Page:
Hypertriglyceridemic waist as a screening tool for CVD risk in indigenous Australian women.Ethn Dis. 2003 Winter; 13(1):80-4.ED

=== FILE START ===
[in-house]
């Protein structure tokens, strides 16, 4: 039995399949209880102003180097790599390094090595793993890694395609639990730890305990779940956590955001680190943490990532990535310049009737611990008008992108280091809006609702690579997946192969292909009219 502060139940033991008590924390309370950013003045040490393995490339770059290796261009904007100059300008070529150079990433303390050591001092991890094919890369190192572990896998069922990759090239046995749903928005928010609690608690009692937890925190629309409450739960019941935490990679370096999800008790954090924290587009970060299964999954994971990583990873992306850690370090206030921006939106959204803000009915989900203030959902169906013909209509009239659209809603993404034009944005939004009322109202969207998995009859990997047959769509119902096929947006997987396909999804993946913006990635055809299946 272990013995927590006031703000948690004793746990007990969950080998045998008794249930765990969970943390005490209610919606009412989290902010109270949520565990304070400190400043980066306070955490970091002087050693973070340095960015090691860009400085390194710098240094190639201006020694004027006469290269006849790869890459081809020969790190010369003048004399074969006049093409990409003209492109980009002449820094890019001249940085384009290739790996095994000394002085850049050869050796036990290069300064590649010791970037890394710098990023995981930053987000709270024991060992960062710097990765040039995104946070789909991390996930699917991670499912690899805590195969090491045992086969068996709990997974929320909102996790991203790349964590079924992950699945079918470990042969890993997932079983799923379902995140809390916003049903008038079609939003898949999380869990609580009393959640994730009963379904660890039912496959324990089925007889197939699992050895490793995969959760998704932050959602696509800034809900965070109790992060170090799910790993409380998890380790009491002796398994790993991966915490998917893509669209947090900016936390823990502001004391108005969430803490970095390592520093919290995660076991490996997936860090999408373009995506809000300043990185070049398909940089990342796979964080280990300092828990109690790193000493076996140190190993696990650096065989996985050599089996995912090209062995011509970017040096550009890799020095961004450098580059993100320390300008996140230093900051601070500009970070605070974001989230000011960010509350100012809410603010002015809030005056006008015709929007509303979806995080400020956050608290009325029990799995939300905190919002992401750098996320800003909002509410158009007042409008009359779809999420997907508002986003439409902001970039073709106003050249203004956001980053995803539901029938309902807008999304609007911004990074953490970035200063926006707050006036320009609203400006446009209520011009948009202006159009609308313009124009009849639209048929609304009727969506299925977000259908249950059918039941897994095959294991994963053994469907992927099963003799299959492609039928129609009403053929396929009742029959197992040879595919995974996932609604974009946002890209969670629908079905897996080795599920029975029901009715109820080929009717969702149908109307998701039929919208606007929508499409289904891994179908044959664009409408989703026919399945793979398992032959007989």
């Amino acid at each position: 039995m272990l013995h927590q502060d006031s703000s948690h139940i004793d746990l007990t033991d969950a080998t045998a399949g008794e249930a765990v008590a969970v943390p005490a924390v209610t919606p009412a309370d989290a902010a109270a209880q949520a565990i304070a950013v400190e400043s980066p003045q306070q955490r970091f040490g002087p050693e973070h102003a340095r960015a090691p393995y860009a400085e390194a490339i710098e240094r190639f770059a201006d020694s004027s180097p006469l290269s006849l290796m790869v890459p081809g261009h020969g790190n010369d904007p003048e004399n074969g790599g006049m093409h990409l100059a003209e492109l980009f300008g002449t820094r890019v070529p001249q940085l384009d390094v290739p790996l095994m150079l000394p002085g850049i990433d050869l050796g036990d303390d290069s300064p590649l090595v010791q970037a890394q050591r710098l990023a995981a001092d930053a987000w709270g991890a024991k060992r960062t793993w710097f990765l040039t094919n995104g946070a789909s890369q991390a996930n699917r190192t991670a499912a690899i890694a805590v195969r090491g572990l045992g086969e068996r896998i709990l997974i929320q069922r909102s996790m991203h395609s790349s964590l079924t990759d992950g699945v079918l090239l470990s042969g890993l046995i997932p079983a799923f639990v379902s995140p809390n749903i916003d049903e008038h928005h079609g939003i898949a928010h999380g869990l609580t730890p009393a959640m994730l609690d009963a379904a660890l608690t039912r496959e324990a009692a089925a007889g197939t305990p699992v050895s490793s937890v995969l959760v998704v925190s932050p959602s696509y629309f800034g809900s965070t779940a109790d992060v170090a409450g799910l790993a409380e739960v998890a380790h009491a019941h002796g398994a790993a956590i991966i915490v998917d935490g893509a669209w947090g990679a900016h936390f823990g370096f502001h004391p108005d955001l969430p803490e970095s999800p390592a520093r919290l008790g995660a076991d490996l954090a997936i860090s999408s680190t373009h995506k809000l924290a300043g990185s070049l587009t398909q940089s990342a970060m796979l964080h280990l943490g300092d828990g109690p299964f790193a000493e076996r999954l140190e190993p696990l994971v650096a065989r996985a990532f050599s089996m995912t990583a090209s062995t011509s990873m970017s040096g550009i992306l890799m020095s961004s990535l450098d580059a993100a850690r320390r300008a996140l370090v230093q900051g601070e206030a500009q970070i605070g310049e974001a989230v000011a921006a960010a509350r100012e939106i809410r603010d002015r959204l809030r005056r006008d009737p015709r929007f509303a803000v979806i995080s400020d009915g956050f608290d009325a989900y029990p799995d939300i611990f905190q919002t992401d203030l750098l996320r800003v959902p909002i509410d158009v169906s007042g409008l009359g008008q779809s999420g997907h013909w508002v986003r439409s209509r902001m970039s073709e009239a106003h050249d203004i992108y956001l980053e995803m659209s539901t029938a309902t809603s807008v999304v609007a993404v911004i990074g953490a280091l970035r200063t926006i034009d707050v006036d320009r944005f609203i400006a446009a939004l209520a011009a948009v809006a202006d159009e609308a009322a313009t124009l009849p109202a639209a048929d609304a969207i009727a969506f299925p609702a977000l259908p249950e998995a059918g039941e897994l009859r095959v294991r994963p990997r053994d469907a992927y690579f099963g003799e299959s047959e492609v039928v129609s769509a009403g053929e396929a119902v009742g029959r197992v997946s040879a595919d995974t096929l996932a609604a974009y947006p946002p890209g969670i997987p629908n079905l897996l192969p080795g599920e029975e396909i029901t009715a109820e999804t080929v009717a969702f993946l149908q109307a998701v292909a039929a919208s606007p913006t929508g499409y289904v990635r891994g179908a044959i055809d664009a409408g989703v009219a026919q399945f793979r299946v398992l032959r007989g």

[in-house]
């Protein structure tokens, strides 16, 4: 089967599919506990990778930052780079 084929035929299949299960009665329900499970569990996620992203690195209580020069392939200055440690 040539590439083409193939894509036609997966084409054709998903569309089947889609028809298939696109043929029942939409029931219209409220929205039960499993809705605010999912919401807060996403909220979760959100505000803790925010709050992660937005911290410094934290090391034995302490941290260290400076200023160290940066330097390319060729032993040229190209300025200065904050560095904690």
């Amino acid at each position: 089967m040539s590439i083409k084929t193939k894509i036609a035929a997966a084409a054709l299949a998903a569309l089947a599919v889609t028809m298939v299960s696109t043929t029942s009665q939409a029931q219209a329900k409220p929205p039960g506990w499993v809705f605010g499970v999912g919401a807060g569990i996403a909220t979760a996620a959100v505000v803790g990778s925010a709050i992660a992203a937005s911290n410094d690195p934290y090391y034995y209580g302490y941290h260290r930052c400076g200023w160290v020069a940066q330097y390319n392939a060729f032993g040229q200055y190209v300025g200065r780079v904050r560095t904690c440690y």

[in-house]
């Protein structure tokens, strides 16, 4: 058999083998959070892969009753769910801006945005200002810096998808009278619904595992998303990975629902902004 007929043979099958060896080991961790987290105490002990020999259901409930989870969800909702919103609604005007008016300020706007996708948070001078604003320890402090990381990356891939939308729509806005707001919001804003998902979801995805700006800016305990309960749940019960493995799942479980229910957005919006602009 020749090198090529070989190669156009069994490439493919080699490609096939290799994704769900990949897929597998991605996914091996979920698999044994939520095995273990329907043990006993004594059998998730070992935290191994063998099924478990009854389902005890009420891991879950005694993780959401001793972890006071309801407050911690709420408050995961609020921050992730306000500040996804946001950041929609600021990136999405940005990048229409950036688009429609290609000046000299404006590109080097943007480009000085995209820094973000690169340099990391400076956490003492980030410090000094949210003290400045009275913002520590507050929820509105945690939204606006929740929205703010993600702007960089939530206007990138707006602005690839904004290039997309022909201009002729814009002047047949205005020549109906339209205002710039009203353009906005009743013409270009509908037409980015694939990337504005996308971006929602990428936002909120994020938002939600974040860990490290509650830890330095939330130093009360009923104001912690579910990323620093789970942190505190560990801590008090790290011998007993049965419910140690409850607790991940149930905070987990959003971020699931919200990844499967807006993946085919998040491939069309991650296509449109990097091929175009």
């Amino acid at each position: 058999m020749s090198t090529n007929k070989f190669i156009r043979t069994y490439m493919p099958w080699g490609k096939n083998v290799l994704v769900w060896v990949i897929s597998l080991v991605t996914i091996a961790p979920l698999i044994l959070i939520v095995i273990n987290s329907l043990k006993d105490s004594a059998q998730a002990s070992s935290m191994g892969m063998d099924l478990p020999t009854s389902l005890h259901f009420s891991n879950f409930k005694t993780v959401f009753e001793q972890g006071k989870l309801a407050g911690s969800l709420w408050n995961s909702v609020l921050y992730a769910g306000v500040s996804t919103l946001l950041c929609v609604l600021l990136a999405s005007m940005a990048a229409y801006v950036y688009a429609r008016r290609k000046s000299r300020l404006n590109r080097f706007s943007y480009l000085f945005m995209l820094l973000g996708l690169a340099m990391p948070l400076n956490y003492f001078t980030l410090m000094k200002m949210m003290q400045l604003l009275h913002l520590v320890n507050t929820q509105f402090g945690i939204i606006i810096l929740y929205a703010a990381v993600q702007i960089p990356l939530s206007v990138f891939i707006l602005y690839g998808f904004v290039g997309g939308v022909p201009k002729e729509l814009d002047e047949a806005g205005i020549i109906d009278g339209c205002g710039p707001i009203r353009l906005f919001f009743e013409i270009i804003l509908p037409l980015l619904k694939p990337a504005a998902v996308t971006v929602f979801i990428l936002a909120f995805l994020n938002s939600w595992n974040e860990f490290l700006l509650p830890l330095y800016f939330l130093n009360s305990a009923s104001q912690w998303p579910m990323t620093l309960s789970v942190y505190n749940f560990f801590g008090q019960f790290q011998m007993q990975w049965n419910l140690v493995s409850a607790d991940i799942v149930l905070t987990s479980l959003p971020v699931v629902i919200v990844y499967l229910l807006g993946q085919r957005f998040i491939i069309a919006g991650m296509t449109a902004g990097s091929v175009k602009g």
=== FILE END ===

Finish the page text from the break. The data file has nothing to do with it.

Research has demonstrated that the simultaneous determination of waist circumference and fasting plasma triglyceride (TG) concentrations can identify men characterized by a metabolic triad of unconventional risk variables: increased levels of fasting insulin, apolipoprotein (apo) B, and a predominance of small, dense, low density lipoprotein (LDL) particles. The aim of this study was to assess the efficacy of using "hypertriglyceridemic waist" to identify individuals at high risk of CVD in a sample of indigenous Australian women, for whom 2 of the 3 non-traditional risk factors were measured (apo B and insulin). Subjects (N=80) were divided into subgroups on the basis of waist girth and TG levels. The TG/HDL ratio increased in women with both elevated waist (above 95 cm) and TG levels (above 2.0 mmol/L), who were also characterized by lower HDL and elevated LDL concentrations. Although there was no trend toward an increase in apo B with increasing waist girth and TG levels, apo B concentration was highest among subgroups with elevated waist and TG levels. Fasting insulin levels were higher with increasing waist girth, but not with increasing TG levels. Utilizing hypertriglyceridemic waist as a marker of high plasma insulin and apo B can be an important factor in assessing cardiovascular risk in indigenous Australian women, despite an unexpected apo B distribution.